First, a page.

Place, publisher, year, edition, pages
Shannon: Elsevier, 2020
Keywords
Medication refill adherence, Electronic health records, Data quality, Pitfalls
National Category
Other Medical Engineering
Identifiers
urn:nbn:se:hh:diva-41712 (URN)10.1016/j.ijmedinf.2020.104092 (DOI)32062562 (PubMedID)2-s2.0-85079281579 (Scopus ID)
Funder
Vinnova, 2017-04617
Note

Other funding: Health Technology Center and CAISR at Halmstad University and Halland's Hospital

Available from: 2020-02-25 Created: 2020-02-25 Last updated: 2020-03-10Bibliographically approved
Sheikholharam Mashhadi, P., Nowaczyk, S. & Pashami, S. (2020). Stacked Ensemble of Recurrent Neural Networks for Predicting Turbocharger Remaining Useful Life. Applied Sciences, 10(1), Article ID 69.
Open this publication in new window or tab >>Stacked Ensemble of Recurrent Neural Networks for Predicting Turbocharger Remaining Useful Life
2020 (English)In: Applied Sciences, E-ISSN 2076-3417, Vol. 10, no 1, article id 69Article in journal (Refereed) Published
Abstract [en]

Predictive Maintenance (PM) is a proactive maintenance strategy that tries to minimize a system’s downtime by predicting failures before they happen. It uses data from sensors to measure the component’s state of health and make forecasts about its future degradation. However, existing PM methods typically focus on individual measurements. While it is natural to assume that a history of measurements carries more information than a single one. This paper aims at incorporating such information into PM models. In practice, especially in the automotive domain, diagnostic models have low performance, due to a large amount of noise in the data and limited sensing capability. To address this issue, this paper proposes to use a specific type of ensemble learning known as Stacked Ensemble. The idea is to aggregate predictions of multiple models—consisting of Long Short-Term Memory (LSTM) and Convolutional-LSTM—via a meta model, in order to boost performance. Stacked Ensemble model performs well when its base models are as diverse as possible. To this end, each such model is trained using a specific combination of the following three aspects: feature subsets, past dependency horizon, and model architectures. Experimental results demonstrate benefits of the proposed approach on a case study of heavy-duty truck turbochargers. © 2019 by the authors. Licensee MDPI, Basel, Switzerland. This article is an open access article distributed under the terms and conditions of the Creative Commons Attribution (CC BY) license (http://creativecommons.org/licenses/by/4.0/). 

Place, publisher, year, edition, pages
Basel: MDPI, 2020
Keywords
predictive maintenance, remaining useful life, recurrent neural networks, LSTM, Stacked Ensemble
National Category
Other Computer and Information Science
Identifiers
urn:nbn:se:hh:diva-41314 (URN)10.3390/app10010069 (DOI)
Projects
HEALTH-VINNOVA
Funder
Vinnova
Available from: 2019-12-29 Created: 2019-12-29 Last updated: 2020-01-21Bibliographically approved
Dahl, O., Johansson, F., Khoshkangini, R., Pashami, S., Nowaczyk, S. & Pihl, C. (2020). Understanding Association Between Logged Vehicle Data and Vehicle Marketing Parameters - Using Clustering and Rule-Based Machine Learning. In: : . Paper presented at The 3rd International Conference on Information Management and Processing (ICIMP 2020), Portsmouth, United Kingdom, June 11-13, 2020.
Open this publication in new window or tab >>Understanding Association Between Logged Vehicle Data and Vehicle Marketing Parameters - Using Clustering and Rule-Based Machine Learning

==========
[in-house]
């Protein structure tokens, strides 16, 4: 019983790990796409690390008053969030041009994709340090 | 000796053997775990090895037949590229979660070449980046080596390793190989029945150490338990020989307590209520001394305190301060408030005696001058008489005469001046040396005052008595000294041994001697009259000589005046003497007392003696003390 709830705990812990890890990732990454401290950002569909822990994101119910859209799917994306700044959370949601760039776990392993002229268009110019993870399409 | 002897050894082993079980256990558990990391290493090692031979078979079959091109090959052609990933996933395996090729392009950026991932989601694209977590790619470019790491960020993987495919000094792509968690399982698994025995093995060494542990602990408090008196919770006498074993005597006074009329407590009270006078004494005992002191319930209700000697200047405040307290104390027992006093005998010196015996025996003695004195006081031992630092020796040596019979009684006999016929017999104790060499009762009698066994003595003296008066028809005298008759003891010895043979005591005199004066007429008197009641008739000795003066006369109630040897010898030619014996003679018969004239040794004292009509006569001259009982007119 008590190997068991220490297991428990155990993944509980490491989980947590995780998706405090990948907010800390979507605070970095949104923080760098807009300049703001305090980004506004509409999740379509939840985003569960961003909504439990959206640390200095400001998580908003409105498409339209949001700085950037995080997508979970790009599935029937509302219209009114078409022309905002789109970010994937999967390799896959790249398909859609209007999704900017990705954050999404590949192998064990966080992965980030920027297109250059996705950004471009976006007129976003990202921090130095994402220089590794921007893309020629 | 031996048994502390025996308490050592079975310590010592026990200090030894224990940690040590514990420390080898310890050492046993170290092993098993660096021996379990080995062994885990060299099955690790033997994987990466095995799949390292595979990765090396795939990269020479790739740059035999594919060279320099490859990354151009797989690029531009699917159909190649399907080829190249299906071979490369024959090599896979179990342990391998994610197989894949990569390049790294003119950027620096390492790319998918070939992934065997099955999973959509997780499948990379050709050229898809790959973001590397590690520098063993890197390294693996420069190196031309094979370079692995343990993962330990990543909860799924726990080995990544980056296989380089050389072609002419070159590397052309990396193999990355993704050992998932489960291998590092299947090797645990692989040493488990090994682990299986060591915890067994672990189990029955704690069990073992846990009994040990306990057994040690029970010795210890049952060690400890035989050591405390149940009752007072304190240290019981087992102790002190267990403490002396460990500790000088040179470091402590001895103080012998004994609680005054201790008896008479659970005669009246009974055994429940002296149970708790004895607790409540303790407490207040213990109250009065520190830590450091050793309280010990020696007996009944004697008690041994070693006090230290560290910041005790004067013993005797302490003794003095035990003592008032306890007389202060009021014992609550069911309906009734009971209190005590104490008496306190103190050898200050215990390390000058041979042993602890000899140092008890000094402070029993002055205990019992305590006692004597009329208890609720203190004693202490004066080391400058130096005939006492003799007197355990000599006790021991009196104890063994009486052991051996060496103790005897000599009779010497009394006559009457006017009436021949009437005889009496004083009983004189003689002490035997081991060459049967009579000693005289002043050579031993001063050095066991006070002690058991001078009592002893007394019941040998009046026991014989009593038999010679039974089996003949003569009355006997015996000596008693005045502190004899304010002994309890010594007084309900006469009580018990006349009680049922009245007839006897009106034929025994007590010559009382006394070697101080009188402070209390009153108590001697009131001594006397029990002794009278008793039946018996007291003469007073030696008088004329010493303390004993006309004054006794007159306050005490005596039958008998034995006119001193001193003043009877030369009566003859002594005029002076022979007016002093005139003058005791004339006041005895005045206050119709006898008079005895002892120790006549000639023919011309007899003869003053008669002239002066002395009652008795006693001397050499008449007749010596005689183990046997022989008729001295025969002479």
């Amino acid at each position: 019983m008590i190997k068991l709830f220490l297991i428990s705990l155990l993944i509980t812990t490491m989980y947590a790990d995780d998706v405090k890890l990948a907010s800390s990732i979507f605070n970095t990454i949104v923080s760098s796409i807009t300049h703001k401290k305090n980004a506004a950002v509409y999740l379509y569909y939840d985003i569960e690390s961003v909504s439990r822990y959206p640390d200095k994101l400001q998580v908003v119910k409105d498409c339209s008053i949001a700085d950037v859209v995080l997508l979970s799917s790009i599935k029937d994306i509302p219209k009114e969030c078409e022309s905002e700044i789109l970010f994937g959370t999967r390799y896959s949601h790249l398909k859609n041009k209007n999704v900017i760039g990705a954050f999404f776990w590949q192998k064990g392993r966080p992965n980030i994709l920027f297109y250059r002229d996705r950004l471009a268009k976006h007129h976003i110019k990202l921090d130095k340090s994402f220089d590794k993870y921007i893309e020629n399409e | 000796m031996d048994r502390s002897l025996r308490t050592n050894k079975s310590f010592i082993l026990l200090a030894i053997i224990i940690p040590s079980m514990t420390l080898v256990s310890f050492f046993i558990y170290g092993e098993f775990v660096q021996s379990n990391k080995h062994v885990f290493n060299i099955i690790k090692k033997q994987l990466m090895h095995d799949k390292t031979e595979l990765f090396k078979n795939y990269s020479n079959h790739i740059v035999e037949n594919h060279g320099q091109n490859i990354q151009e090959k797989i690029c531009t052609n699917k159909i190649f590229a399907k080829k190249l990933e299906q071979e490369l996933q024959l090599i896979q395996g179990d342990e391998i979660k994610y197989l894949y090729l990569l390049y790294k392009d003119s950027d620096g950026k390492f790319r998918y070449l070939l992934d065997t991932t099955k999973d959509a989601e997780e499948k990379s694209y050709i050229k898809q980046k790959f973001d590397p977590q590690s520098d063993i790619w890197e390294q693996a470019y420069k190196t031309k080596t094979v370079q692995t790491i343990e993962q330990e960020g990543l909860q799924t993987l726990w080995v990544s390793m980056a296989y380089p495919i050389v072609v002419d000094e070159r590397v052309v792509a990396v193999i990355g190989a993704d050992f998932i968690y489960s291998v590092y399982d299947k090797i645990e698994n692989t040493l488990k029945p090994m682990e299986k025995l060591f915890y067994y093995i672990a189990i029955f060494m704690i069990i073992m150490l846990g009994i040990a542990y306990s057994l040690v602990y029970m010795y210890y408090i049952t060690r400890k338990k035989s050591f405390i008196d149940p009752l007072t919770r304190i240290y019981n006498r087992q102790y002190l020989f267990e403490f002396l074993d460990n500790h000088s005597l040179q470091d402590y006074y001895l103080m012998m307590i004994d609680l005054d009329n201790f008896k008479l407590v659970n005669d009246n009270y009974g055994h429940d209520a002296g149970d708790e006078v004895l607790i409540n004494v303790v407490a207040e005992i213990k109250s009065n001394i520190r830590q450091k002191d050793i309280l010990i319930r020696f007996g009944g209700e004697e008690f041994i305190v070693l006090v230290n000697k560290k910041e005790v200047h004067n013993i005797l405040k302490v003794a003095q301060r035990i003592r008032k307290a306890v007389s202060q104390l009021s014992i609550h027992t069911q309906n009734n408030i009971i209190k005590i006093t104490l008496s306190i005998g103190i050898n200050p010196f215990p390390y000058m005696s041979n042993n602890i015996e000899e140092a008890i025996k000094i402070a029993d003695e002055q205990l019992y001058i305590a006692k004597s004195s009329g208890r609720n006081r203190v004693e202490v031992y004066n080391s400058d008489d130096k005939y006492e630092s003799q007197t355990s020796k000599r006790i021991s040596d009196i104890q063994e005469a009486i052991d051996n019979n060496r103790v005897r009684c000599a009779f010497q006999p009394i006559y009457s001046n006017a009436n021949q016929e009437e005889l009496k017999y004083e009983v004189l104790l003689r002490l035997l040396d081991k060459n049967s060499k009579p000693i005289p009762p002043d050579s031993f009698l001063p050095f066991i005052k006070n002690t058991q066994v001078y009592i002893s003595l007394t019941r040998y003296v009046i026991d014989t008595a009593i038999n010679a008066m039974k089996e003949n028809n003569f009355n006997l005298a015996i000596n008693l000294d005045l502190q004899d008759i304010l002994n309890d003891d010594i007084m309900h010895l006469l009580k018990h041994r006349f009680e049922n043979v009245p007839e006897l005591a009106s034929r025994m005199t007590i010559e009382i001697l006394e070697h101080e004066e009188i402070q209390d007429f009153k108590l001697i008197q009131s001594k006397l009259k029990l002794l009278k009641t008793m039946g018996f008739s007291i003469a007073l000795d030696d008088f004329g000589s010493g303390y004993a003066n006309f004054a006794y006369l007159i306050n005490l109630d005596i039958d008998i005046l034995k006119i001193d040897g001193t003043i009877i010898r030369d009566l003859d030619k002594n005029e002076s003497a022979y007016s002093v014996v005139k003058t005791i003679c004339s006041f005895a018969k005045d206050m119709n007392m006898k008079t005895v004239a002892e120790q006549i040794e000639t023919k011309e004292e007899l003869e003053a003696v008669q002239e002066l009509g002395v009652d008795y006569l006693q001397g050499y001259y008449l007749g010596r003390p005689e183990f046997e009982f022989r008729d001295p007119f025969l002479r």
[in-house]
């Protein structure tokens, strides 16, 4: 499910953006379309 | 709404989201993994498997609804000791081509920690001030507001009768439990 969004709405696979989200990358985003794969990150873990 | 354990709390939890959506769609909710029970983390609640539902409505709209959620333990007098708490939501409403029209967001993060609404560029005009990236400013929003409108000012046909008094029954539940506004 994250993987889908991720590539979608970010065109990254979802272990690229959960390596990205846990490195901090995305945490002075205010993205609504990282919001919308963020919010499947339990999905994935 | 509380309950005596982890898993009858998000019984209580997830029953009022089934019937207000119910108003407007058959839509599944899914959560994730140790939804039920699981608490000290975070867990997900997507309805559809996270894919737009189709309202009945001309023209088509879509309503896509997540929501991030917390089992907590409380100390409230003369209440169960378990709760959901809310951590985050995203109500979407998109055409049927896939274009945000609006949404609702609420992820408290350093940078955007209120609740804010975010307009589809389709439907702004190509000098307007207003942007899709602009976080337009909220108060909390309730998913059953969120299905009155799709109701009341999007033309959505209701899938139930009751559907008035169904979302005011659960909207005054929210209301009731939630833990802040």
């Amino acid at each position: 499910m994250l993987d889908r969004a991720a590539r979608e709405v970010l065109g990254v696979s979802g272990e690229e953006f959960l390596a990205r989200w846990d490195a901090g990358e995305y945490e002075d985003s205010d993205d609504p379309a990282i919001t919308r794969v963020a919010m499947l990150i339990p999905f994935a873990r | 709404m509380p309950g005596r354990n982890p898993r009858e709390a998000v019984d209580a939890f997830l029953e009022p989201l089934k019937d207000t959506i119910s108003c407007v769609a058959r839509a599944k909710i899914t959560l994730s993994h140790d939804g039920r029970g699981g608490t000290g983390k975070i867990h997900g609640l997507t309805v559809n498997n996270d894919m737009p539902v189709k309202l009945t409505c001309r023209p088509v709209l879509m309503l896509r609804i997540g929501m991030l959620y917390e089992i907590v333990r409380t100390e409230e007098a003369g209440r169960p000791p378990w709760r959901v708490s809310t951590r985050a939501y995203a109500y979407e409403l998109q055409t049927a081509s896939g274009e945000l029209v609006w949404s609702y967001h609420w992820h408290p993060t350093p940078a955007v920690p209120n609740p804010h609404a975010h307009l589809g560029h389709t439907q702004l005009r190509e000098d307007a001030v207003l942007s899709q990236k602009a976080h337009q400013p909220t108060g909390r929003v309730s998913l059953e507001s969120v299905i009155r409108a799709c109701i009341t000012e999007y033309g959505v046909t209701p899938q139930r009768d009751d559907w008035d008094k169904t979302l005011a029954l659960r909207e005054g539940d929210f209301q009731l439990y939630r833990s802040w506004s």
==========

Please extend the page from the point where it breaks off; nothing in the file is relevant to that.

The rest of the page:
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2020 (English)Conference paper, Published paper (Refereed)
Abstract [en]

Trucks are designed, configured and marketed for various working environments. There lies a concern whether trucks are used as intended by the manufacturer, as usage may impact the longevity, efficiency and productivity of the trucks.

In this paper we propose a framework that aims to extract costumers' vehicle behaviours from LVD in order to evaluate whether they align with vehicle configurations, so-called GTA parameters. GMMs are employed to cluster and classify various vehicle behaviors from the LVD. RBML was applied on the clusters to examine whether vehicle behaviors follow the GTA configuration. Particularly, we propose an approach based on studying associations that is able to extract insights on whether the trucks are used as intended. Experimental results shown that while for the vast majority of the trucks' behaviors seemingly follows their GTA configuration, there are also interesting outliers that warrant further analysis.

Keywords
Machine Learning, Clustering, Usage Behaviors, Association Rule Mining, Gaussian Mixture Models.
National Category
Computer Sciences
Identifiers
urn:nbn:se:hh:diva-41214 (URN)
Conference
The 3rd International Conference on Information Management and Processing (ICIMP 2020), Portsmouth, United Kingdom, June 11-13, 2020
Available from: 2019-12-10 Created: 2019-12-10 Last updated: 2020-02-17
Calikus, E., Nowaczyk, S., Pinheiro Sant'Anna, A., Gadd, H. & Werner, S. (2019). A data-driven approach for discovering heat load patterns in district heating. Applied Energy, 252, Article ID 113409.
Open this publication in new window or tab >>A data-driven approach for discovering heat load patterns in district heating
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2019 (English)In: Applied Energy, ISSN 0306-2619, E-ISSN 1872-9118, Vol. 252, article id 113409Article in journal (Refereed) Published
Abstract [en]

Understanding the heat usage of customers is crucial for effective district heating operations and management. Unfortunately, existing knowledge about customers and their heat load behaviors is quite scarce. Most previous studies are limited to small-scale analyses that are not representative enough to understand the behavior of the overall network. In this work, we propose a data-driven approach that enables large-scale automatic analysis of heat load patterns in district heating networks without requiring prior knowledge. Our method clusters the customer profiles into different groups, extracts their representative patterns, and detects unusual customers whose profiles deviate significantly from the rest of their group. Using our approach, we present the first large-scale, comprehensive analysis of the heat load patterns by conducting a case study on many buildings in six different customer categories connected to two district heating networks in the south of Sweden. The 1222 buildings had a total floor space of 3.4 million square meters and used 1540 TJ heat during 2016. The results show that the proposed method has a high potential to be deployed and used in practice to analyze and understand customers’ heat-use habits. © 2019 Calikus et al. Published by Elsevier Ltd.